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Re: wip-cite status question and feedback

From: Bruce D'Arcus
Subject: Re: wip-cite status question and feedback
Date: Mon, 13 Apr 2020 08:33:51 -0400

On Mon, Apr 13, 2020 at 8:05 AM Gustav Wikström <address@hidden> wrote:

> I'm curious. So take this for what it is; I.e. curiosity. What /exactly/ is 
> meant with a citation here? Is it a new general concept in Org mode, or is it 
> something more narrow, as an extension for some specific third party 
> software? Would I be able to use it without that third party software? What 
> would the content of a citation be? Is it a link to some source plus 
> annotations and formatting? Is it only the link? Is it also the formatting? 
> Is it something else entirely? I'm wondering since Org mode has existing 
> facilities for much of this already. But maybe not packaged together for 
> citations just yet? Is there any purpose of thinking of citations as a 
> wrapper for already existing functionality? Or could the links-syntax be 
> extended with more properties and auxiliary functionality to fulfill the need 
> for citations?

I'm not sure of the value of this sort of question thrown in the
middle of a long-running, many year, conversation. You seem to assume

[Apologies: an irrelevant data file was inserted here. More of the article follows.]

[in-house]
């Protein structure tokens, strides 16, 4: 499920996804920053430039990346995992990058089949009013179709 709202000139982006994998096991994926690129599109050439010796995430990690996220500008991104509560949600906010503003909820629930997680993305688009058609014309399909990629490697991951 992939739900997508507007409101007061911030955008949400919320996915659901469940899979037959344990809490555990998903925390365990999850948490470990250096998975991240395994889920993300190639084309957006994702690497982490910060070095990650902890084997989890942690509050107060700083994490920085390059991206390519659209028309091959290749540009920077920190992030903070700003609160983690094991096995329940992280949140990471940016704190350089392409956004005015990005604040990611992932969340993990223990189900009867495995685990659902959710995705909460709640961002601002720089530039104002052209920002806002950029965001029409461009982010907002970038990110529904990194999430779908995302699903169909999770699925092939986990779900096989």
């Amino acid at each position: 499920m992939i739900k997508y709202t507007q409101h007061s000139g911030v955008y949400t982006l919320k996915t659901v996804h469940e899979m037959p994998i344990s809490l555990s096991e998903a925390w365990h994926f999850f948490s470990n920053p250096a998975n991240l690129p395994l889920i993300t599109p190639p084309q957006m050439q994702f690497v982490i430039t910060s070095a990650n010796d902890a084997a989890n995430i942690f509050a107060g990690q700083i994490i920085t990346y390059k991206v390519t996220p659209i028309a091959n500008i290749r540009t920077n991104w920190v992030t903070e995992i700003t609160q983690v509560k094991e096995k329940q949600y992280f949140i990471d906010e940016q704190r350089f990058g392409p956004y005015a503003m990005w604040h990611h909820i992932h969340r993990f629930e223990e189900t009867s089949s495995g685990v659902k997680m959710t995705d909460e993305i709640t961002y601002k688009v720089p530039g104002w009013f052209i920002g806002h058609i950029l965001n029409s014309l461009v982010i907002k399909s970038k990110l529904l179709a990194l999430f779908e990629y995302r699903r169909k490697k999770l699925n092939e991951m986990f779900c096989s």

nobody considered this.

But to answer anyway ...

Citations are references to bibliographic sources.

They are a convention for citing references that developed over
decades, and even centuries, before the internet even existed.

So, they are links of sorts, but lot more.

They're complicated because of the addition of diverse, prescriptive,
and often obscure output formatting requirements, and also because we
have to include additional information beyond just the source.

For example, if I cite some thing, I may need to include page number
references; like (Doe, 2018:18). This says, X info from the Doc, 2018
source, page 18.

So practically, if I submit a manuscript to one journal, it has one
set of formatting requirements; perhaps the above citation style, and
then a separate bibliography style.

If it's rejected and I resubmit it to another journal, it will have a
different set of formatting requirements; perhaps citations look like
this instead (Doe, 2018 p. 18), or are rendered as footnotes.

So we use these systems to decouple authoring from those output requirements.

One can say that academic citation practice is inflexible and archaic,
and one would be right. But it's the world we live in, and very slow
to change. 100 years from now it likely won't look too different!

Effectively, I see this long thread, and similar ones before it, as
how best to reconcile well-known requirements as reflected in existing
systems, but to do so in a way that fits with org.

I think we're close!



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